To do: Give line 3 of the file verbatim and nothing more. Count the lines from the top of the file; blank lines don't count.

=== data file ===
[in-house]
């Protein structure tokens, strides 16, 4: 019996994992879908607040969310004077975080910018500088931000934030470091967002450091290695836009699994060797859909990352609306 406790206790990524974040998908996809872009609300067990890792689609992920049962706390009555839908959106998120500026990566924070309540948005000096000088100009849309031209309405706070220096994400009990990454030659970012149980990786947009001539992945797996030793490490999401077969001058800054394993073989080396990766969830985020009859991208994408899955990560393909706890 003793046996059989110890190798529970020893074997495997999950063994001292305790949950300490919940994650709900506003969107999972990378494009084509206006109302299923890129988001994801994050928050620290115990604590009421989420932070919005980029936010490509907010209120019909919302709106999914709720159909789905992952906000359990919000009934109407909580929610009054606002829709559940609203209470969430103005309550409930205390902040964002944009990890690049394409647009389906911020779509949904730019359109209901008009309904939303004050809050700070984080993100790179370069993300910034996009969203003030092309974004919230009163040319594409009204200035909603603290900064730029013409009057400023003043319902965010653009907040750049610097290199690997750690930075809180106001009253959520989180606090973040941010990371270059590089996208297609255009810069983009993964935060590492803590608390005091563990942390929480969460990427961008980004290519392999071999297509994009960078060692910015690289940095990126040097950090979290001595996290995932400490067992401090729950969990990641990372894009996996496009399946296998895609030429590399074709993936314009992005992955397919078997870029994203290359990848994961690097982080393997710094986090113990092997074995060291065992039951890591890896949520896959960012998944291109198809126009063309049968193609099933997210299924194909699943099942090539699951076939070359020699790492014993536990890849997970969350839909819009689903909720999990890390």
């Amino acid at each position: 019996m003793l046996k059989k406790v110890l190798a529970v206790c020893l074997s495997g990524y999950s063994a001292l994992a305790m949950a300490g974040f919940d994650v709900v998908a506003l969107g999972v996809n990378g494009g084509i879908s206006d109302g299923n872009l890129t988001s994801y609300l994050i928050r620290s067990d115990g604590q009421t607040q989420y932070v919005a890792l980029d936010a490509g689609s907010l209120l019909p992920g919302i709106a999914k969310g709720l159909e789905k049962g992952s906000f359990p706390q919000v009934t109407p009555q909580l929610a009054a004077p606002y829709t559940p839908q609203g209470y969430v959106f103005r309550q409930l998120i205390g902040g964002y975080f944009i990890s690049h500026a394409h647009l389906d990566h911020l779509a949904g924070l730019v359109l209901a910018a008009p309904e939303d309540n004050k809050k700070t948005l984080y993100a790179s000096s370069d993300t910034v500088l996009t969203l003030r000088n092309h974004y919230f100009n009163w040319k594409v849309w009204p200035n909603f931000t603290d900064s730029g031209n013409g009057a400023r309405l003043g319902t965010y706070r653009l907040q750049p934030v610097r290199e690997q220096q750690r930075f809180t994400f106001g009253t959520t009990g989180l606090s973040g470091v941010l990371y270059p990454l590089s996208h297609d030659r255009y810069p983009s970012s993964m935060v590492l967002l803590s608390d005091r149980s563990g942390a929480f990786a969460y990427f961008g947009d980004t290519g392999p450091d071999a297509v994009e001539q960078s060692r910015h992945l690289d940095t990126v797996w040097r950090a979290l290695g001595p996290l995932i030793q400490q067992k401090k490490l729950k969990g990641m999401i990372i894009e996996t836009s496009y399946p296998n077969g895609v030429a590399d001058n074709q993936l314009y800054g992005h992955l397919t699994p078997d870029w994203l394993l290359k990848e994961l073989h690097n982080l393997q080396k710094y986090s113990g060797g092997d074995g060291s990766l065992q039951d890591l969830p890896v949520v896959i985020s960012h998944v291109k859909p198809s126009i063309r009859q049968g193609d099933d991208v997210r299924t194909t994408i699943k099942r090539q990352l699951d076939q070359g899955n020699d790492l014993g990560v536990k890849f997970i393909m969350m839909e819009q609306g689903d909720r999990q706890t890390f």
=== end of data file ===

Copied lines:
């Amino acid at each position: 019996m003793l046996k059989k406790v110890l190798a529970v206790c020893l074997s495997g990524y999950s063994a001292l994992a305790m949950a300490g974040f919940d994650v709900v998908a506003l969107g999972v996809n990378g494009g084509i879908s206006d109302g299923n872009l890129t988001s994801y609300l994050i928050r620290s067990d115990g604590q009421t607040q989420y932070v919005a890792l980029d936010a490509g689609s907010l209120l019909p992920g919302i709106a999914k969310g709720l159909e789905k049962g992952s906000f359990p706390q919000v009934t109407p009555q909580l929610a009054a004077p606002y829709t559940p839908q609203g209470y969430v959106f103005r309550q409930l998120i205390g902040g964002y975080f944009i990890s690049h500026a394409h647009l389906d990566h911020l779509a949904g924070l730019v359109l209901a910018a008009p309904e939303d309540n004050k809050k700070t948005l984080y993100a790179s000096s370069d993300t910034v500088l996009t969203l003030r000088n092309h974004y919230f100009n009163w040319k594409v849309w009204p200035n909603f931000t603290d900064s730029g031209n013409g009057a400023r309405l003043g319902t965010y706070r653009l907040q750049p934030v610097r290199e690997q220096q750690r930075f809180t994400f106001g009253t959520t009990g989180l606090s973040g470091v941010l990371y270059p990454l590089s996208h297609d030659r255009y810069p983009s970012s993964m935060v590492l967002l803590s608390d005091r149980s563990g942390a929480f990786a969460y990427f961008g947009d980004t290519g392999p450091d071999a297509v994009e001539q960078s060692r910015h992945l690289d940095t990126v797996w040097r950090a979290l290695g001595p996290l995932i030793q400490q067992k401090k490490l729950k969990g990641m999401i990372i894009e996996t836009s496009y399946p296998n077969g895609v030429a590399d001058n074709q993936l314009y800054g992005h992955l397919t699994p078997d870029w994203l394993l290359k990848e994961l073989h690097n982080l393997q080396k710094y986090s113990g060797g092997d074995g060291s990766l065992q039951d890591l969830p890896v949520v896959i985020s960012h998944v291109k859909p198809s126009i063309r009859q049968g193609d099933d991208v997210r299924t194909t994408i699943k099942r090539q990352l699951d076939q070359g899955n020699d790492l014993g990560v536990k890849f997970i393909m969350m839909e819009q609306g689903d909720r999990q706890t890390f």